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Bottom-up and top-down control of small pelagic forage fish: factors affecting age-0 herring in the Strait of Georgia, British Columbia

Jennifer L. Boldt1,*, Matthew Thompson1, Christopher N. Rooper2, Douglas E. Hay3, Jacob F. Schweigert3, Terrance J. Quinn II4, Jaclyn S. Cleary1, Chrys M. Neville1

1Fisheries and Oceans Canada (DFO), Nanaimo, BC V9T 6N7, Canada
2National Marine Fisheries Service, Alaska Fisheries Science Center, Seattle, WA 98115, USA
3Emeritus, Fisheries and Oceans Canada, Nanaimo, BC V9T 6N7, Canada
4Juneau Center, School of Fisheries and Ocean Sciences, University of Alaska Fairbanks, AK 99801, USA
*Corresponding author:

ABSTRACT: Small pelagic fish are key planktivores and prey in marine ecosystems, and their population abundances undergo strong temporal and spatial variability. Top-down (predator controlled) and bottom-up (prey-driven) processes during early life history are important for determining forage fish survival and recruitment. We examined biological and environmental factors hypothesized to influence age-0 Pacific herring Clupea pallasi in the Strait of Georgia (SOG), British Columbia, Canada. Primarily bottom-up processes affected interannual variability in age-0 herring abundance and condition, with some evidence of top-down effects on condition. Age-0 herring abundance increased with increasing adult spawning biomass and peaked when most adults spawned about 20 d prior to the peak spring primary production bloom. This timeline would temporally align first-feeding herring larvae with their prey, such as small copepods. Age-0 herring abundance also increased with increasing juvenile salmon abundance, indicating that conditions favourable for herring were also favourable for their predators and competitors. Age-0 herring condition decreased with increasing spawning biomass, increased when most adults spawned closer to the peak spring bloom, increased with increasing temperatures above 8.2°C, and increased then stabilized with increasing prey zooplankton density. Age-0 herring condition had a dome-shaped relationship with predator abundance, indicating that high predator abundances negatively affected fish condition. Study results suggest that density-dependent processes, such as intraspecific competition, may be important in the SOG. A positive correlation between age-0 herring abundance and subsequent age-3 recruit abundance may provide a leading indicator of low recruitment years.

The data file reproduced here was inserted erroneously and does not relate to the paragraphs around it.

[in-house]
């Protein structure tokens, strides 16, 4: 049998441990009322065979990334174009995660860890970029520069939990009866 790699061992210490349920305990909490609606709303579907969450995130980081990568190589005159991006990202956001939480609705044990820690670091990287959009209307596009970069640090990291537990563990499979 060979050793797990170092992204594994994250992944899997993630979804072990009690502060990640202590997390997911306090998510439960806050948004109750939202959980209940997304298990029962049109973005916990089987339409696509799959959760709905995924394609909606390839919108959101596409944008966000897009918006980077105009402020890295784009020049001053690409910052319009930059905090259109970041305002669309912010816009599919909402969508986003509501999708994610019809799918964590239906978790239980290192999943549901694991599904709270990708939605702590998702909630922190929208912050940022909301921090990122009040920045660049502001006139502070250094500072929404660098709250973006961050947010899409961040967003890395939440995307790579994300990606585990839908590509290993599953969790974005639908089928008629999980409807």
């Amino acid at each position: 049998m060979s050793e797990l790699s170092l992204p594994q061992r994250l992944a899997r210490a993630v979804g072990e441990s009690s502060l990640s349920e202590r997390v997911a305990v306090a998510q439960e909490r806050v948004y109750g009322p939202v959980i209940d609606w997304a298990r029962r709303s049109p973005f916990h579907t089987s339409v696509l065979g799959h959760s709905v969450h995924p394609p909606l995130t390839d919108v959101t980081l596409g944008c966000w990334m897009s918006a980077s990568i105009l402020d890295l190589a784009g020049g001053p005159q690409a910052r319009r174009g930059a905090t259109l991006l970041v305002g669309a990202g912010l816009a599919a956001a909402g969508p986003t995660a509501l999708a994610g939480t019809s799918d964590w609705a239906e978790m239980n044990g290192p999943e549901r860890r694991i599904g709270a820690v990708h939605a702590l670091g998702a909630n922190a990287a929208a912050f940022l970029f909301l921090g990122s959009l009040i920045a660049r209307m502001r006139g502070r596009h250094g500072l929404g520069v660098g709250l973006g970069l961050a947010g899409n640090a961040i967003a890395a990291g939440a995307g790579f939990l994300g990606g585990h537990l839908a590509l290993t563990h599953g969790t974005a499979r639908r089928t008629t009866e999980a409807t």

KEY WORDS: Age-0 herring · Abundance · Condition · Bottom-up · Top-down · Forage fish · Strait of Georgia · Density dependence

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Cite this article as: Boldt JL, Thompson M, Rooper CN, Hay DE, Schweigert JF, Quinn TJ II, Cleary JS, Neville CM (2018) Bottom-up and top-down control of small pelagic forage fish: factors affecting age-0 herring in the Strait of Georgia, British Columbia. Mar Ecol Prog Ser

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